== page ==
Crop Circles… Regularly reported phenomena in Great Britain, crop circles still remain a mystery. This puzzling and mysterious phenomena, intricate symbols that seem to appear out of nowhere in crop fields in southern England still appears regularly, always invariably overnight. While many crop circles have been put down to elaborate hoaxes, many still remain unexplained.
Many people believe in ley lines… and Britain is rich with ley-line mythology. Ley lines are described as lines of earth power, directly linking in a straight, unbroken line the ancient sites of pagan places of worship. Many Norman churches & cathedrals were built on these ancient original pagan worship sites, and along with burial chambers, stone circles, standing stones and other places, are recognised as natural sources of ancient power by ley line believers.
“Silkies” are well entrenched in Celtic legend… Also known as selkies, selchies, kelpies, roane and seal people, there are haunting and evocative legends and folktales of these creatures that could shift between seal and human form by removing their sealskins. Stories of the silkies come from Cornwall, Ireland (especially from Donegal county), and Scotland (in particular the west coast and the northern islands of the Orkneys, Shetlands, and Hebrides). It is still a major belief in Ireland and parts of Britain that a child born today with a “caul” over its face, is born with the magical ability of a silkie.
Mermaids… As with silkies in Ireland, Mermaids are also an entrenched part of mythology in Britain. Historically there has been a belief in part fish, part human creatures for thousands of years. The first mention of these creatures was God Oannes, the lord of the waters who was worshipped by the ancient Babylons. Whilst there are several other sea creature deities, the mermaid in Britain is most likely also derived from Celtic legend. Interestingly enough, there has been an enormous amount of mermaid folklore passed down over many centuries. A mermaid sighting is believed to be a very bad omen, with storms, rough seas, possible shipwreck and/or death to follow. There is a wealth of supporting folk tales describing their relationship with humans, with supposed sightings as recently as the 19th century particularly around the coastal areas of Cornwall and the Northern Isles of Scotland.
As well as legendary powers to grant wishes, mermaids in folklore have also been known to intermarry with humans, with their children reputed to having some powers of faery. Several legends also take mermaids from the sea, to haunt rivers and pools, such as Mermaids Pool below Kinder Downfall in Derbyshire and Black Mere, near Leek in Staffordshire.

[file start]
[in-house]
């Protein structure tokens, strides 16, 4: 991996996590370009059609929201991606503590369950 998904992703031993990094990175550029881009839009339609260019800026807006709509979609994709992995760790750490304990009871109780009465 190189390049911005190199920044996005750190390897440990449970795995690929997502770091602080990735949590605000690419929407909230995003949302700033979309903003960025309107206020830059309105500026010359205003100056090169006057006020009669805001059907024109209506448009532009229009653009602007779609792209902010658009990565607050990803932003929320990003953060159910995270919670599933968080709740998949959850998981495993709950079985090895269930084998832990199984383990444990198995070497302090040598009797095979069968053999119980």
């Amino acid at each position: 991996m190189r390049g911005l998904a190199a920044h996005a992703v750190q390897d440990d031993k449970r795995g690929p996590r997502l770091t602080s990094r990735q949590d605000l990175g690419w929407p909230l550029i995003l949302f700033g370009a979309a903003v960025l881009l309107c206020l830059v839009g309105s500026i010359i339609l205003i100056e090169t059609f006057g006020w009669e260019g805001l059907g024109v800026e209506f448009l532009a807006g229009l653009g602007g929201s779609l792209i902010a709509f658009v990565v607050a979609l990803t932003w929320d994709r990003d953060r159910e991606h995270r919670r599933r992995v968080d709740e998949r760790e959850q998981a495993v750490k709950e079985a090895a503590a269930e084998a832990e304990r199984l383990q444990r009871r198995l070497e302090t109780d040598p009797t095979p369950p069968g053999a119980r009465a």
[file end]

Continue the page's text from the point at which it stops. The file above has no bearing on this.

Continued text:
Screaming like a banshee… Rich in Irish folklore, the banshee is a truly chilling supernatural creature, reputed to be the ancestral spirit appointed to warn members of certain ancient Irish families of their time of death. According to tradition, the banshee can only cry for five major Irish families – the O’Neills, the O’Briens, the O’Connors, the O’Gradys and the Kavanaghs – but marriage between families has allegedly further extended this select list.
Whatever the origins of the banshee, she supposedly appears in one of three guises: a young woman, a middle aged matron, or a very old ugly woman – a hag. The banshee also can appear as a washerwoman, apparently washing the bloody clothes of those who are going to die. In this guise she is called the bean-nighe (washing woman). The banshee is also said to appear in a variety of animal forms – a hooded crow, stoat, hare and weasel – animals associated in Ireland with witchcraft.
The most terrifying aspect of the banshee is her mourning call, heard mostly at night when someone is about to die. Legend has it that in 1437, King James I of Scotland met an Irish seeress or human banshee, who told him of his future murder at the hands of the Earl of Atholl. Documents exist showing human banshees, prophetesses or seeresses attending the great houses of Ireland and the courts of Irish kings. In the area around Leinster, she is called the “bean chaointe” (keening woman) whose wail is so piercing that it shatters glass.
Dragons, Unicorns, and other assorted mythical creatures… Unfortunately (to our knowledge!), none have been sighted for the past hundred millennia or so. However, given the enormous amount of folklore surrounding these mythical and wonderful creatures, a rich background of myth and legend exists in Great Britain and Ireland to personally explore the folklore behind the legends.